• Reinterpret. Brand Sclerosis is my name for a disease fatal to brands whose arteries have become clogged. Brands need to be periodically reinterpreted or reinvented to show their relevance to the present –and the future – world and society. Also corporations themselves are in a constant state of change. Some use a core business strength to build a much larger portfolio of offerings organically or through acquisition. Others decide to do the opposite and shed non-core businesses. Some change their business entirely. But the brand image does not move in step and always lags behind the reality. So corporations must choose either a gradual brand evolution or a less frequent revolution. Each small or major rebranding event is an opportunity to remind employees of the evolving brand attributes and encourage them to live them day-by-day.
• Truth. Tell the truth. This is a good rule in normal times and builds confidence in the brand. It is especially important when dealing with issues or in times of crisis when the attempt to conceal or bend the truth is a temptation. Work on the basis that the truth is known by a number of people internally and will eventually come out; then there will be secondary damage to reputation.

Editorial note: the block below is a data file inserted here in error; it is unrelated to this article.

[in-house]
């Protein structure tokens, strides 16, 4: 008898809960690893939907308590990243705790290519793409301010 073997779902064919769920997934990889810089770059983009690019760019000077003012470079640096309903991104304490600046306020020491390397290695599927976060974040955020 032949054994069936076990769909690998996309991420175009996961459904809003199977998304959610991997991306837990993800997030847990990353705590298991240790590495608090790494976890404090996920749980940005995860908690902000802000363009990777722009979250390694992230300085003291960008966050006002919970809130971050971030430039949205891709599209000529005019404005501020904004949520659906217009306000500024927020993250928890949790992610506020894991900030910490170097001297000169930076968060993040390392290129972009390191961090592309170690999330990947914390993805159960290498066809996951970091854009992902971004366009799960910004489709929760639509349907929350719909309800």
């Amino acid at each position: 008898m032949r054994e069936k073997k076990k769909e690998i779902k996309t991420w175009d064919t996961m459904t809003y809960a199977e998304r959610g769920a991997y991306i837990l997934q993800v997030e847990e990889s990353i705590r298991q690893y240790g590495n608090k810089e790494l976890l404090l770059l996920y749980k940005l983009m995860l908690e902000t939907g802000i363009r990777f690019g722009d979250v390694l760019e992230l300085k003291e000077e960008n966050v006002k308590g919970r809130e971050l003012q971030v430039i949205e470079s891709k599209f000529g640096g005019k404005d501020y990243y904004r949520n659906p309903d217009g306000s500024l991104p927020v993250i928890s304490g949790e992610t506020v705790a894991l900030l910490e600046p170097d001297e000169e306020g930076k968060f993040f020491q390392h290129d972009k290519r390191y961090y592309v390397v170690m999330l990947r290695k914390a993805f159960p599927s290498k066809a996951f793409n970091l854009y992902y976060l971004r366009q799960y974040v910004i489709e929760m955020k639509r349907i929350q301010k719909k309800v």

• Honesty. It is better to be honest than merely truthful. Truth can mean bare facts sufficient to satisfy the legal definition, whereas honesty involves a full explanation. It might, for instance, explain the various options considered by the corporation and the possible consequences. Honesty means the provision of enough contested information for an informed judgment to be made by employees and in turn by external audiences.
• Distortion. Truth does not always travel well so global employees must think carefully about how messages will be received in different countries and different cultures. Statements can get refracted or distorted as they pass through international borders. Two kinds of mistakes are possible. The first is to ignore differences of perspectives and beliefs and to push ahead with conviction that right is on your side, so no explanations or translations are needed. The other is to try and curry favor by modifying the truth for different audiences.